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What lessons came when Frances Elizabeth Moore hosted London Morning

Frances Elizabeth Moore, of Timiskaming First Nation, moved to London nearly 16 years ago and has become a passionate, local advocate for Indigenous people. On National Indigenous Peoples Day, CBC London invited Moore to take the reins of the radio program, London Morning.

Moore called the show 'a love letter to her community'

CBC London invited longtime Indigenous advocate Frances Elizabeth Moore to co-host London Morning on National Indigenous Peoples Day. (Rebecca Zandbergen/CBC News)

Frances Elizabeth Moore, of Timiskaming First Nation, moved to London nearly 16 years ago and has become a passionate, local advocate for Indigenous people. On National Indigenous Peoples Day, CBC London invited Moore to take the reins of London Morning

Moore selected and interviewed all of Monday's guests and assembled an all-local Indigenous playlist. She called the two-and-half-hour show, a 'love letter to her community.'

Listen to the show below or continue reading for a quick take on some of the biggest lessons from the program.

Get rid of the word 'Aboriginal'

Sara Mai Chitty is the Indigenous Curriculum and Pedagogy Advisor at Western University. (Western University)

Sara Mai Chitty, an Anishinaabekwe storyteller, educator and member of Alderville First Nation, is currently Western University's Indigenous Curriculum and Pedagogy Advisor.

"Indigenous is the best word to use. With a capital I." Get rid of the word Aboriginal, she added.

Want to be an ally? Find 5 more people to be one too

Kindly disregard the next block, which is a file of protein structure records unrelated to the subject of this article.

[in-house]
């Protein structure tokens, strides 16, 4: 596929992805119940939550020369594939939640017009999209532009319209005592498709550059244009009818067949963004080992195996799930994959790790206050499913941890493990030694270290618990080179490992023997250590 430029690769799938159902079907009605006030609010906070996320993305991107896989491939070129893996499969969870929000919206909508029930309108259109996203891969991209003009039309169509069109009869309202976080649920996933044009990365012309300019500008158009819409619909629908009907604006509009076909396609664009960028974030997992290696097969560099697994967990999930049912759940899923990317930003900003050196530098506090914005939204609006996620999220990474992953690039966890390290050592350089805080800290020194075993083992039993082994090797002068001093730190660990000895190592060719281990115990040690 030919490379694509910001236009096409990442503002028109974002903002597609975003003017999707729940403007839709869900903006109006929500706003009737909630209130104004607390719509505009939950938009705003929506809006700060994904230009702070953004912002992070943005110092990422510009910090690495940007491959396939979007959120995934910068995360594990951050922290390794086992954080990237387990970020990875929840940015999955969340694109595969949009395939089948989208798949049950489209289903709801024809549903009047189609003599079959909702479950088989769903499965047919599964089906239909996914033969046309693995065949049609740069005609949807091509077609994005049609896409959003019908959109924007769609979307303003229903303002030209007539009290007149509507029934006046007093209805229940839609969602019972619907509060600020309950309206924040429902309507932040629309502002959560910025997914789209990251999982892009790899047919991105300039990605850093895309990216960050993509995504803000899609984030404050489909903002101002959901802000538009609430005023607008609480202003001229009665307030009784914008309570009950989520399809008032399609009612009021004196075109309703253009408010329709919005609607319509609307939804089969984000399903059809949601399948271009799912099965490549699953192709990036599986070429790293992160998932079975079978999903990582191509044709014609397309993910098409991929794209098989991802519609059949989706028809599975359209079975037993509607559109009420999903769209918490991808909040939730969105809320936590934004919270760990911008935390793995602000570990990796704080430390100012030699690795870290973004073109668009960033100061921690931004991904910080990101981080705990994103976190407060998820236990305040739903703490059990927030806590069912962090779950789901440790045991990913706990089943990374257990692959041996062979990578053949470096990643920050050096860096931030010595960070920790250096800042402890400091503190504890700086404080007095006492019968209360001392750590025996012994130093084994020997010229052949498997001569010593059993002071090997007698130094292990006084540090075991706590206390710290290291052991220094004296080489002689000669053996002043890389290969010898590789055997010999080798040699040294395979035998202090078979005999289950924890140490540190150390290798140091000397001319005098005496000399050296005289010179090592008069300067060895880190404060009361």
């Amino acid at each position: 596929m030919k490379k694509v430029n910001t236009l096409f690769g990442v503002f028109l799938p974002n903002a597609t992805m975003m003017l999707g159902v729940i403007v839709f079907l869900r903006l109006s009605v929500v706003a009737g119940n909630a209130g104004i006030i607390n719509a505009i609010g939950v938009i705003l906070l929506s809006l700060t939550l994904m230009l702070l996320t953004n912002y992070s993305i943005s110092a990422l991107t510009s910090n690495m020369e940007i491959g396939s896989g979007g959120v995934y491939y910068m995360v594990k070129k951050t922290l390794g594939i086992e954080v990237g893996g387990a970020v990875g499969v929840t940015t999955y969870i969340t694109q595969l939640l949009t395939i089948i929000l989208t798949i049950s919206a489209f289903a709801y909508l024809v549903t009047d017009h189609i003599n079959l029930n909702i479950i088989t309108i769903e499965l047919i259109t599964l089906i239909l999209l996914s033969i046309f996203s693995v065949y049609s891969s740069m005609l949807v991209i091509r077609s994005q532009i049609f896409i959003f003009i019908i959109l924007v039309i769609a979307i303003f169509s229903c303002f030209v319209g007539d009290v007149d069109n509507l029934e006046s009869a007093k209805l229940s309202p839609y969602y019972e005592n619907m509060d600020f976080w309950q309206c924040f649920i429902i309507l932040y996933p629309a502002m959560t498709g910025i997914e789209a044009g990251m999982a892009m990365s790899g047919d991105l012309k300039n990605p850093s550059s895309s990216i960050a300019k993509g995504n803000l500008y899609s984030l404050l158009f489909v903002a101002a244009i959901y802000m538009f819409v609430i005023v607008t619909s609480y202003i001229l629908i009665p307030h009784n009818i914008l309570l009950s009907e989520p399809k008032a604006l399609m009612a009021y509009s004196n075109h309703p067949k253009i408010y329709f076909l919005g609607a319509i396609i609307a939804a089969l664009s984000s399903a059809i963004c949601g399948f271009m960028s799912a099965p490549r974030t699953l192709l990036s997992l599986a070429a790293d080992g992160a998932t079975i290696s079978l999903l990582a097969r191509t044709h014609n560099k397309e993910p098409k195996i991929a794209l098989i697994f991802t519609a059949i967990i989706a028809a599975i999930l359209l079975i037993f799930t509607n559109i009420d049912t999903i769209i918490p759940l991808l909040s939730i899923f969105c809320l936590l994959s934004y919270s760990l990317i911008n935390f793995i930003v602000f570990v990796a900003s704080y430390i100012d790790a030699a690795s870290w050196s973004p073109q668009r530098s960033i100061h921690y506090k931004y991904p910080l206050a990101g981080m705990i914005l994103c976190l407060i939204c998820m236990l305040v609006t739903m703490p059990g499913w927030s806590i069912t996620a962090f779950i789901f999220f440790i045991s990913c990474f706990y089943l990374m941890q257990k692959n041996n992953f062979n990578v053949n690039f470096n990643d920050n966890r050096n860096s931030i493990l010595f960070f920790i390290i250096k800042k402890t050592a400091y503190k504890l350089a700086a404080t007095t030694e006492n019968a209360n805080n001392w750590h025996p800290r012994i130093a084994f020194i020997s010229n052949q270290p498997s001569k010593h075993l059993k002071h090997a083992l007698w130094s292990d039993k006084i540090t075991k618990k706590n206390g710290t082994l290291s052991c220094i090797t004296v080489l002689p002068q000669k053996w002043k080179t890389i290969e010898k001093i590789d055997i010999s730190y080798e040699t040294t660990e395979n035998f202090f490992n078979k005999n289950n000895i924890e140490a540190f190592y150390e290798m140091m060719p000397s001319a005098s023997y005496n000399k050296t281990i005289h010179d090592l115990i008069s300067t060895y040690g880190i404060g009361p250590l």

Eva Jewell is from Chippewas of the Thames and an assistant professor at Ryerson University. An institution Jewell now calls 'X' University. (Ryerson University)

Eva Jewell, associate fellow at the Yellowhead Institute, a First Nation-led research centre based at Ryerson University, has been tracking the federal government's progress in implementing the Truth and Reconciliation Commission's 94 recommendations. 

Progress has been slow and largely performative, said Jewell.

So how can non-Indigenous Canadians be better allies to Indigenous people? 

"They need to be open to hearing the truth and they need to bring each other along on that," said Jewell. "So if you're a Canadian and you know the issues and you're very passionate, you need to bring five more people who aren't passionate with you. So that's something that you could help us do."

If an Indigenous boy has long hair, he's proudly participating in his culture

Adam Sturgeon is the frontman of the band, Status/Non-Status. He's also a good friend of Frances Elizabeth Moore. (Vivian Rashotte/CBC)

Status/Non-Status frontman, Adam Sturgeon's preschool-aged son, Oda has long hair and is often asked if he's a girl.

"We have to teach them to speak up for themselves," Sturgeon said. "In our culture, our hair is our connection to the earth, and our men have long hair, and that's the way it is."

"We only cut our hair for certain purposes. That means that we're participating in our culture and our way. It's important to do that."

Representation at schools matters for Indigenous kids too

Longtime teacher Robyn Michaud with Frances Elizabeth Moore's son, Drake (Bear) on Solidarity Day in 2018. (Frances Elizabeth Moore)

Longtime public school teacher Robyn Michaud currently teachers Grade 6 at Central Public School in Woodstock, with the Thames Valley District School Board, and is hopeful there will soon be more Indigenous teachers and staff in schools.

"I've taught a lot of kids who've told me they don't see themselves as part of the school because they don't see other people that look like them, especially in roles of leadership," said Michaud.

"I feel the same way," she add. "When I see an Indigenous students in the school. It's that instant connection and that feeling like you're home."

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